1080 Keewatin St,
Thunder Bay, ON, P7B 6T7

exterior view of thunder bay art gallery

Land Acknowledgment

The Thunder Bay Art Gallery acknowledges that we are located on the territory of the Anishinaabe peoples of Northwestern Ontario. We work and live on the lands of the Fort William First Nation who are signatory to the Robinson-Superior Treaty of 1850.

The Gallery also recognizes the presence of the Métis and Inuit peoples in the area, and pays respect to elders – past, present, and future – for they hold the memories, culture, and traditions of their people.

The Gallery recognizes the many contributions Indigenous peoples have made, both in shaping and strengthening this community our province, and country as a whole.

We at the Thunder Bay Art Gallery pledge to continue to build, strengthen, and honour our relationships with Indigenous peoples in our community. We embrace our role and responsibilities in a national reconciliation process and are committed to making the promise and the challenge of Truth and Reconciliation real in our community.


Exceptional things can happen when the love of art and a commitment to its exhibition come together. In the 1970s, the vision of a few dedicated people in our community gave life to the idea of an art gallery for Thunder Bay.

Initially, a small gallery was opened within the Thunder Bay Historical Museum Society’s space. In just two years’ time, the vision had expanded and capital funds were secured to construct a National Exhibition Centre on the campus of Confederation College.

The efforts of Dr. John Augustine, his wife Annette Augustine, and other Historical Museum Society board members came to fruition in 1976 with the official opening of a 4,000 sq ft facility.

In fact, the Gallery was one of 26 newly-established national exhibition centres opened in Canadian communities. The vision of a place for the display and interpretation of art in our community was truly taking shape.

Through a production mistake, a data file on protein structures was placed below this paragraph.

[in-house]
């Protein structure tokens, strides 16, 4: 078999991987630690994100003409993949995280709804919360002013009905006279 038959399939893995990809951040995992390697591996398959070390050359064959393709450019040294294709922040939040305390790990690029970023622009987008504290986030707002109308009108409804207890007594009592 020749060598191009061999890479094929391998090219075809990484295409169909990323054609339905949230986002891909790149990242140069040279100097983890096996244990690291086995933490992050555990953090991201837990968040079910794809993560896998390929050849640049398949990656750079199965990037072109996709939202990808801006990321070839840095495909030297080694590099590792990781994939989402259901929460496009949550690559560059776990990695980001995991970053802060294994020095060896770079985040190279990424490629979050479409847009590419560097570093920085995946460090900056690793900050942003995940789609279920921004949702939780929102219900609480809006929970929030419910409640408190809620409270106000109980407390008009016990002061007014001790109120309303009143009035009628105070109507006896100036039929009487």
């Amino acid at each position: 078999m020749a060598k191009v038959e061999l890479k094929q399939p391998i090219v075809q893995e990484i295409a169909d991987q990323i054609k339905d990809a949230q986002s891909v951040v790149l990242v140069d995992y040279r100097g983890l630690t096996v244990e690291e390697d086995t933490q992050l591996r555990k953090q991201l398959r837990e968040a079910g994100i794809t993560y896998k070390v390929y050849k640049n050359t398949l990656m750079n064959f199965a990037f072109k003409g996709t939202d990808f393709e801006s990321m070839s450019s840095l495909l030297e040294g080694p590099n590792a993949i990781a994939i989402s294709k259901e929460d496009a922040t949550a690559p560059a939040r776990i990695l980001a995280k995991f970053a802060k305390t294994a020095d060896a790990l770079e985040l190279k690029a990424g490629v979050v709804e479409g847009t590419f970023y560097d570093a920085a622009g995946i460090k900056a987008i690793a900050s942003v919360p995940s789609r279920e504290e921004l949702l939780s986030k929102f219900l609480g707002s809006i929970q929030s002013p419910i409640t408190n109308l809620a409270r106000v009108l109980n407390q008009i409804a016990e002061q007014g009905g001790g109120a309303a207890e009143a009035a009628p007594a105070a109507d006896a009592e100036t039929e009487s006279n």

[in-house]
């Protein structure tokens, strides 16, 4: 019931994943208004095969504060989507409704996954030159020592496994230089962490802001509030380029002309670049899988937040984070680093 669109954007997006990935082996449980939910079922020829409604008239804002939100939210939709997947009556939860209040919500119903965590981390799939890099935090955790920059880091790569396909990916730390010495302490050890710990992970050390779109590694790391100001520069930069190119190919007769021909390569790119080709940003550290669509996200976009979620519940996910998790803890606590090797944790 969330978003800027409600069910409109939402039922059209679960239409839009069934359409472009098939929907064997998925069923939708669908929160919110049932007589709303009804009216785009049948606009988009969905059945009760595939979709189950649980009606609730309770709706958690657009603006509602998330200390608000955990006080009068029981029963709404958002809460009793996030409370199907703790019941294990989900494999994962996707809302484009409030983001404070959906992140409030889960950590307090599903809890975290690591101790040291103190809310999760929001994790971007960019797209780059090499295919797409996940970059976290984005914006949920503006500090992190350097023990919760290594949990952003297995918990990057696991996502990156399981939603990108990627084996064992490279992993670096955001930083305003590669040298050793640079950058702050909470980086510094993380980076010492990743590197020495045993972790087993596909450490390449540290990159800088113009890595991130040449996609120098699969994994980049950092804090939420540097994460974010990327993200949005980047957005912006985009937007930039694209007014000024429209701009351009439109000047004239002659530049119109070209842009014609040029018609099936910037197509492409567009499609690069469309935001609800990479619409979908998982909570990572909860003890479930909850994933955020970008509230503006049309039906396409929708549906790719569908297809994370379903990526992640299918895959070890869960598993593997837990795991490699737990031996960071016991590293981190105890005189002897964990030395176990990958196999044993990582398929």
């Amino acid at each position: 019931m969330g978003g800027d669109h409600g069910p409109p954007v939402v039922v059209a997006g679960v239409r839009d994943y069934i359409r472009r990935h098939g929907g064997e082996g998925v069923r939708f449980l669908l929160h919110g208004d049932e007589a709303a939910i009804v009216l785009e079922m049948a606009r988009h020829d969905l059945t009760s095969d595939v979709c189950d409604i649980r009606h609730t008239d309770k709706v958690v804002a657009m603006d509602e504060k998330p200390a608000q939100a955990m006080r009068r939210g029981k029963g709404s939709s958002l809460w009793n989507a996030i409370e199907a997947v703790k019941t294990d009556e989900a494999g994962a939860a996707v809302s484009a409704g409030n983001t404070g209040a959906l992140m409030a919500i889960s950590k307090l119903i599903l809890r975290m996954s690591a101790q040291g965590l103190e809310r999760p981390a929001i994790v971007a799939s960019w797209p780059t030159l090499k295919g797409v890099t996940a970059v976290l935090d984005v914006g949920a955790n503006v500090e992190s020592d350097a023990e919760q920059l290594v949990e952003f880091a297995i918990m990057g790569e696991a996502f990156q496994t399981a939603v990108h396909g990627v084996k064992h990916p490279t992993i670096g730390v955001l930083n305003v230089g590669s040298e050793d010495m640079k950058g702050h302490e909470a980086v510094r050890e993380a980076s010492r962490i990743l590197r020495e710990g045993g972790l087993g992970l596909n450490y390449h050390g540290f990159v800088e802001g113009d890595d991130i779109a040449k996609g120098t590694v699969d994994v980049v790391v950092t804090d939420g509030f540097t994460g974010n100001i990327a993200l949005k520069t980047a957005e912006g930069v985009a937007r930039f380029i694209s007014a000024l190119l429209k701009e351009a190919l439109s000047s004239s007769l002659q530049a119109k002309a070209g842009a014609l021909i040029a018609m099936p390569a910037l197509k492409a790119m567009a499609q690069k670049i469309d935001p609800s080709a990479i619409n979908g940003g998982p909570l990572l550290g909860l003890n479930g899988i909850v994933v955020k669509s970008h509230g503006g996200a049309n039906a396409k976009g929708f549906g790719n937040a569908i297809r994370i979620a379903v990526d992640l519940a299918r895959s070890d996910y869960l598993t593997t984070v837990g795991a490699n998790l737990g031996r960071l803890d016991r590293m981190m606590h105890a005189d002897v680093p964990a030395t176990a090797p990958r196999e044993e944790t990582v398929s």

By 1982, the Thunder Bay National Exhibition Centre and Centre for Indian Art – as the Gallery was called then – had evolved into the facility we know today with three exhibition galleries, a collection storage area and new capacity for exhibition and acquisition of art.

We have continued to grow. Today, we have more than 1600 works of art in our Permanent Collection. Over 30,000 people visit us each year.

Every day, the Gallery provides school tours, hosts artistic events or shares our space with community groups. We’ve become the cultural hub committed to contemporary Indigenous, local and regional art that our founders envisioned.

Our Mandate

As a non-profit, public art gallery, the Thunder Bay Art Gallery exhibits, collects, and interprets art with a particular focus on the contemporary artwork of Indigenous and Northwestern Ontario artists. The Gallery advances the relationship between artists, their art, and the public, nurturing a life-long appreciation of contemporary visual arts among visitors to Thunder Bay and community members of all ages.

Appraisals/Authentication of Art

The Thunder Bay Art Gallery is unable to provide appraisals or authentication of works of art.  As a public art gallery that accepts donations of art for our permanent collection, it would be a conflict of interest for us to do so. Specific professional training and experience is required to work as an art appraiser.

If you have specific questions or concerns about work by Norval Morrisseau, the Thunder Bay Art Gallery suggests that you contact one of the following appraisers:

Appraiser Contact Info

The New Gallery

Discover the story behind Thunder Bay Art Gallery’s extraordinary transformation

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Strategic Plan

Learn about Thunder Bay Art Gallery’s guiding principles and strategic pillars.




Our Strategic Plan